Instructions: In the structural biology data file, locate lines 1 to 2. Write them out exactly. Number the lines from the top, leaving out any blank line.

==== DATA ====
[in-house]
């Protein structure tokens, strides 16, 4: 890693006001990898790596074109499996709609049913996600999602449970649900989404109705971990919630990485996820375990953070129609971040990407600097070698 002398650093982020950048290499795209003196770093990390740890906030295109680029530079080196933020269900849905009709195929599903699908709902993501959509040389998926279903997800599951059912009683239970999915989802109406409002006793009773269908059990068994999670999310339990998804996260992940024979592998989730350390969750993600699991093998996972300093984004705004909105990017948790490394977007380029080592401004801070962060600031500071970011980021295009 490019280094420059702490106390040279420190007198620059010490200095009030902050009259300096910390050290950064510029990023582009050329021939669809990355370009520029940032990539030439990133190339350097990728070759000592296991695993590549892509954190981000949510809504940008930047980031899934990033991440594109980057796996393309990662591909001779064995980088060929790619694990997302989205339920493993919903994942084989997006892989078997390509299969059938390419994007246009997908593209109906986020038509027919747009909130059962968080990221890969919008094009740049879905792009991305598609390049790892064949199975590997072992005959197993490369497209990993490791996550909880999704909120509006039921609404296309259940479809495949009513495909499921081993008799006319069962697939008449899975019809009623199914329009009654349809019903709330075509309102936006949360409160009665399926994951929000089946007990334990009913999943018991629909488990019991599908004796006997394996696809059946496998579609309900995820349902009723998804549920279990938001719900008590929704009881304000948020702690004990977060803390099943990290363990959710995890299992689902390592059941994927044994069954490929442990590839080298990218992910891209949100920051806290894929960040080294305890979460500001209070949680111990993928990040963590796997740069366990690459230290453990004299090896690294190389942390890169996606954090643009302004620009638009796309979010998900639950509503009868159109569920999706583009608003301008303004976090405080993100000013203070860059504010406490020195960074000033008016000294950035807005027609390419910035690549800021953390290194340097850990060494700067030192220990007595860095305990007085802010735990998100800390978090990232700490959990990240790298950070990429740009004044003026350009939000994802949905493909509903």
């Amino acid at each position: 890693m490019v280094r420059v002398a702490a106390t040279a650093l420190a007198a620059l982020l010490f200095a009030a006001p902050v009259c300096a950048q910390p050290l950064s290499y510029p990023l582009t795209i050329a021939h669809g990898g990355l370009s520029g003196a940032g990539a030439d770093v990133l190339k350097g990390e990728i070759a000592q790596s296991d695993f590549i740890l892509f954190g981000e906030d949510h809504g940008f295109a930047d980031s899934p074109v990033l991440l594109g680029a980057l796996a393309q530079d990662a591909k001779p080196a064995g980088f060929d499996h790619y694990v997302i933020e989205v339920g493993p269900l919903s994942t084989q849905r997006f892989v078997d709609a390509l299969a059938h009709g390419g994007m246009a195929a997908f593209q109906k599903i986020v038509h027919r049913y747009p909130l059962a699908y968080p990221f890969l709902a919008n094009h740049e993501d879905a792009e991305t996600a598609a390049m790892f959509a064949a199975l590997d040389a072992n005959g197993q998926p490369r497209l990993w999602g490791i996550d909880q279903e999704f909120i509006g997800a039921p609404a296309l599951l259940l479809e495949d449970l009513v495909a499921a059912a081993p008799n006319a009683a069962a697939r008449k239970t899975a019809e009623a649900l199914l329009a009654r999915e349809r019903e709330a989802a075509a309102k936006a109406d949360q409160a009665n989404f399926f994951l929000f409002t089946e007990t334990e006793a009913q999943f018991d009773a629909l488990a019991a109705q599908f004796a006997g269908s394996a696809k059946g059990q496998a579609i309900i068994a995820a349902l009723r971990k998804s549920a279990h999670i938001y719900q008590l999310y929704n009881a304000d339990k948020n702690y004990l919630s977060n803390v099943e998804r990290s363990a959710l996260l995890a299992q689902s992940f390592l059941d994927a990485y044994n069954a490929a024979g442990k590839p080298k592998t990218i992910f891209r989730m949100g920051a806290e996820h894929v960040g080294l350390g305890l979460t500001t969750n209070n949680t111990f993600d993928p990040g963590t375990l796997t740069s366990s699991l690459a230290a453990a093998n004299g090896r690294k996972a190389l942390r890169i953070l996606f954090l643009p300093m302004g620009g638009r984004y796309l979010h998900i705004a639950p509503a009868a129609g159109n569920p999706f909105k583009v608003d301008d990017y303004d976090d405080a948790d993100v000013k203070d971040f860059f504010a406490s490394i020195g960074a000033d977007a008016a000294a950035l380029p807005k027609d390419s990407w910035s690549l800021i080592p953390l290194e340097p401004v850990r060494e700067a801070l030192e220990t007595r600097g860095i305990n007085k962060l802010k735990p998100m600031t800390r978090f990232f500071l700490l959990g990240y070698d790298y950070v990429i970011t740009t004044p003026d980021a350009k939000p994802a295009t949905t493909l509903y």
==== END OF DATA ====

[in-house]
């Protein structure tokens, strides 16, 4: 890693006001990898790596074109499996709609049913996600999602449970649900989404109705971990919630990485996820375990953070129609971040990407600097070698 002398650093982020950048290499795209003196770093990390740890906030295109680029530079080196933020269900849905009709195929599903699908709902993501959509040389998926279903997800599951059912009683239970999915989802109406409002006793009773269908059990068994999670999310339990998804996260992940024979592998989730350390969750993600699991093998996972300093984004705004909105990017948790490394977007380029080592401004801070962060600031500071970011980021295009 490019280094420059702490106390040279420190007198620059010490200095009030902050009259300096910390050290950064510029990023582009050329021939669809990355370009520029940032990539030439990133190339350097990728070759000592296991695993590549892509954190981000949510809504940008930047980031899934990033991440594109980057796996393309990662591909001779064995980088060929790619694990997302989205339920493993919903994942084989997006892989078997390509299969059938390419994007246009997908593209109906986020038509027919747009909130059962968080990221890969919008094009740049879905792009991305598609390049790892064949199975590997072992005959197993490369497209990993490791996550909880999704909120509006039921609404296309259940479809495949009513495909499921081993008799006319069962697939008449899975019809009623199914329009009654349809019903709330075509309102936006949360409160009665399926994951929000089946007990334990009913999943018991629909488990019991599908004796006997394996696809059946496998579609309900995820349902009723998804549920279990938001719900008590929704009881304000948020702690004990977060803390099943990290363990959710995890299992689902390592059941994927044994069954490929442990590839080298990218992910891209949100920051806290894929960040080294305890979460500001209070949680111990993928990040963590796997740069366990690459230290453990004299090896690294190389942390890169996606954090643009302004620009638009796309979010998900639950509503009868159109569920999706583009608003301008303004976090405080993100000013203070860059504010406490020195960074000033008016000294950035807005027609390419910035690549800021953390290194340097850990060494700067030192220990007595860095305990007085802010735990998100800390978090990232700490959990990240790298950070990429740009004044003026350009939000994802949905493909509903």